On occasions the behaviour of US politicians while they attempt to raise the debt ceiling and implement deficit reduction seems to verge on the theatrical. We’ve seen people storming out of meetings while press conferences are called and “off the record-but on the record” briefings take place. As a recent immigrant I find it incredibly fascinating to see how the checks and balances of the American political system plays out. This is a great country, but I can appreciate why so many on Main Street get so frustrated with Washington.
I have to say, I’m somewhat confused about the stance of some Republicans at the moment. I come from a country that has tackled deficit reduction. Following the view of most economists and budget analysts that a comprehensive mix of spending cuts and tax increases is essential to any viable deficit reduction plan, the UK has done both, with the emphasis on cuts – 25-40% across all but two government departments over 4 years.
Yet some Republicans will not countenance any form of tax hike. This is despite the fact that according to recent polls, 1 in 5 Americans do not think the debt can be tackled by cuts alone. That 66% of Americans believe that as part of a deficit reduction package taxes should be raised on those earning more than $250,000 a year.
Certain members of the GOP say that raising revenues will kill the economy. But history defies this claim – America’s most robust eras of recent growth came after the first President Bush and President Clinton’s reasonable tax increases. Reagan raised taxes 11 times. Dick Cheney famously said that in regards to tax cuts, deficits don’t matter – but they do matter. And lest us not forget, the second Bush’s tax cuts were followed by mediocre growth.
Of course spending must be cut in the US – it is at an all time high, close to 25% of US GDP on the federal government. But revenues are at an almost all time low of about 15% of GDP. The figures simply don’t add up.
A way has to be found to sensibly raise income – 4 out of 5 Americans accept this. None of this is easy. The darling of the right, Chris Christie, talks of “shared sacrifice”. He’s absolutely right. In the case of deficit reduction everyone is going to be affected in some way. 1 in 7 Americans now live in poverty – they will be severely hit in the reduction of entitlement programmes. The number of millionaires in the US increased by 8% last year. Is it too much to ask that they pay a little bit more, when marginal tax rates for the middle class and wealthy are lower than they were during Reagan’s second term?
The GOP needs to be careful here. The politician who wins the Presidency in 2012 will be the one who wins the middle ground. America is more moderate than many Democrats and Republicans would have us believe – let us recall how last year 215,000 turned up for the “Restore Sanity” rally of Stewart and Colbert, dwarfing Beck’s 80,000 or so. Elections are decided by independents.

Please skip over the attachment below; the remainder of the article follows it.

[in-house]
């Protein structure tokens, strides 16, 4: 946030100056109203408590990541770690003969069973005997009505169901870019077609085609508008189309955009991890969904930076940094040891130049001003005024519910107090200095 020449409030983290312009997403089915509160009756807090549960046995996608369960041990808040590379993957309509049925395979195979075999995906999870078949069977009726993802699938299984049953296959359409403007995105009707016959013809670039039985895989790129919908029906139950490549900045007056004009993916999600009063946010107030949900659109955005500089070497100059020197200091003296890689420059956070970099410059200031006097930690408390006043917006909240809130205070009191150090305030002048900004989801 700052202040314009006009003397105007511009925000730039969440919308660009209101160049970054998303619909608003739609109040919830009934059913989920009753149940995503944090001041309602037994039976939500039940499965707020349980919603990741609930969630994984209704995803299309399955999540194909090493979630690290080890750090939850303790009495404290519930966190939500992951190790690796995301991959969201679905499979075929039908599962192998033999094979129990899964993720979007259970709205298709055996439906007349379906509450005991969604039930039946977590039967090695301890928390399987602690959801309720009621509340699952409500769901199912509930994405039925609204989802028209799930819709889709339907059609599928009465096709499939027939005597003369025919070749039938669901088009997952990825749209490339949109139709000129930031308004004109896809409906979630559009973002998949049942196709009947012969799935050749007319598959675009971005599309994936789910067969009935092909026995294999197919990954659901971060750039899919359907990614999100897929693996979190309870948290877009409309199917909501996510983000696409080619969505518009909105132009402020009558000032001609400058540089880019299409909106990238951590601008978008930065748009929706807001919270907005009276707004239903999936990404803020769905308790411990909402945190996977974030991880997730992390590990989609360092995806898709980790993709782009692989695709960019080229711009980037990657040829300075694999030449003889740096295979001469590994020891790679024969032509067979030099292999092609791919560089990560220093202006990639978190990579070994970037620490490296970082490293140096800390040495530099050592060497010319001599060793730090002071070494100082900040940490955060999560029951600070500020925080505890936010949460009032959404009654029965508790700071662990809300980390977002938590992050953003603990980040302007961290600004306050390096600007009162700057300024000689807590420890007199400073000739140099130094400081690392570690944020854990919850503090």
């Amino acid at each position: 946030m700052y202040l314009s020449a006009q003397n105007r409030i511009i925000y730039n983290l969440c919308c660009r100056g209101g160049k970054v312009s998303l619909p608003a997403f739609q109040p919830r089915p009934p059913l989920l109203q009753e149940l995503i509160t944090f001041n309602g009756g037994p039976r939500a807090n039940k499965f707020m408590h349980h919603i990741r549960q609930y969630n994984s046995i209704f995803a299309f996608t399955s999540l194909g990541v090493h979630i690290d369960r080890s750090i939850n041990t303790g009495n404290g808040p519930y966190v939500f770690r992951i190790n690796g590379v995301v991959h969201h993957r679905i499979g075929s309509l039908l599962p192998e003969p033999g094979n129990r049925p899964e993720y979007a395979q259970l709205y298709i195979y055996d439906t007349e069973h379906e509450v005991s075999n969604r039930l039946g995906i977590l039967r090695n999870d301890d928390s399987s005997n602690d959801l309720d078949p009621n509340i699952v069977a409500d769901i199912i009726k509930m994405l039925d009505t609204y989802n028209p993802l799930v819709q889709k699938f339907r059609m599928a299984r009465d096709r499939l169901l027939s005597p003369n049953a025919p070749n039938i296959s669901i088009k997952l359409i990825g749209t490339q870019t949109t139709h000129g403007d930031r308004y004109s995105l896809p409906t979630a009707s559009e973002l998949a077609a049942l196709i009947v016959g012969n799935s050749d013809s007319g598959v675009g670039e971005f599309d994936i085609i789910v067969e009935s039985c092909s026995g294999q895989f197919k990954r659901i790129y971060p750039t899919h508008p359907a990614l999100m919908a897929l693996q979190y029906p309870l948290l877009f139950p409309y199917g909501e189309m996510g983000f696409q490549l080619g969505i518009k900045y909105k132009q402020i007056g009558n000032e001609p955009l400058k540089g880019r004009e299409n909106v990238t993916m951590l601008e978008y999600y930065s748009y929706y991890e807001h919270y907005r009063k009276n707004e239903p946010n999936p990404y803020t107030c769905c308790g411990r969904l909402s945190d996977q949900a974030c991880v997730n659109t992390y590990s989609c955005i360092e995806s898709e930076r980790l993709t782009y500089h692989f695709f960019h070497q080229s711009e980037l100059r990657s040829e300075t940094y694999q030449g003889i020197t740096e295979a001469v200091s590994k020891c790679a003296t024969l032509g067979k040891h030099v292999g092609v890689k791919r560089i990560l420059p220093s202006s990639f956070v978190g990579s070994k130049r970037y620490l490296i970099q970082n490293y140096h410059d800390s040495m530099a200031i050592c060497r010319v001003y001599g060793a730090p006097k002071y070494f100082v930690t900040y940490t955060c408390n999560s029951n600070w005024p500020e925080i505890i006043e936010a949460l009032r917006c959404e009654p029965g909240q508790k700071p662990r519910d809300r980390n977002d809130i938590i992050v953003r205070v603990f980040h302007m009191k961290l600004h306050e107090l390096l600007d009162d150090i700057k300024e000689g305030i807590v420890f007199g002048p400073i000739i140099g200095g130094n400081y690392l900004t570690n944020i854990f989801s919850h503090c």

The poll that struck me most before the mid-terms was that 80% of Americans wanted Republicans and Democrats to compromise, to work together. Obama is currently owning this rhetoric, casting himself as the centrist, declaring that he is willing to upset members of his own party to get to grips with the deficit issue. He is also listening to the majority of economists and the 4 out of 5 Americans who believe that deficit reduction cannot be tackled by spending cuts alone. Not to mention the 66% of Americans who believe that those who make more need to pay that little bit more right now.
It would be a shame if the GOP continues on this belligerent path, refusing to accept what is obvious to the majority of experts and Americans, something carried out by a Conservative led Coalition government in the UK… and the great President Ronald Reagan himself. They are better than this. Time to accept the obvious and get the job done.
I was on Fox News’ America Live earlier and the topic of “fake babies” came up. I suggested these mothers might want to think about sponsoring real ones rather than spending up to $12,000 on virtual toys.
The link to Save The Children to sponsor either a child in a developing nation or here in the US is:
I have always been a sceptic of the Euro: how could a region so disparate, that contains countries so economically and culturally diverse as Germany and Greece, sustain the “one size fits all” policy?
A recent editorial stated that “the Euro was a catastrophe waiting to happen, as constricting for strong economies as it would eventually be crippling for the weak”. For both Greece and Ireland their problems have been made far more acute by being members of the euro, and thus unable to print their own money as a way of resolving the situation. Where would Bernanke be without his ability to push the button on those presses?
Boris Johnson, Mayor of London, recently came out and said it was time to let the Greeks exit the Euro and default. The modern state of Greece has spent half of its 160 year history in default on its debt – so this is not a new idea for Greek politicians.
Yet Greece’s politicians have just voted through a five year austerity package. That’s all very well and good, but it’s easy to legislate – the problem for them is to enforce the legislation.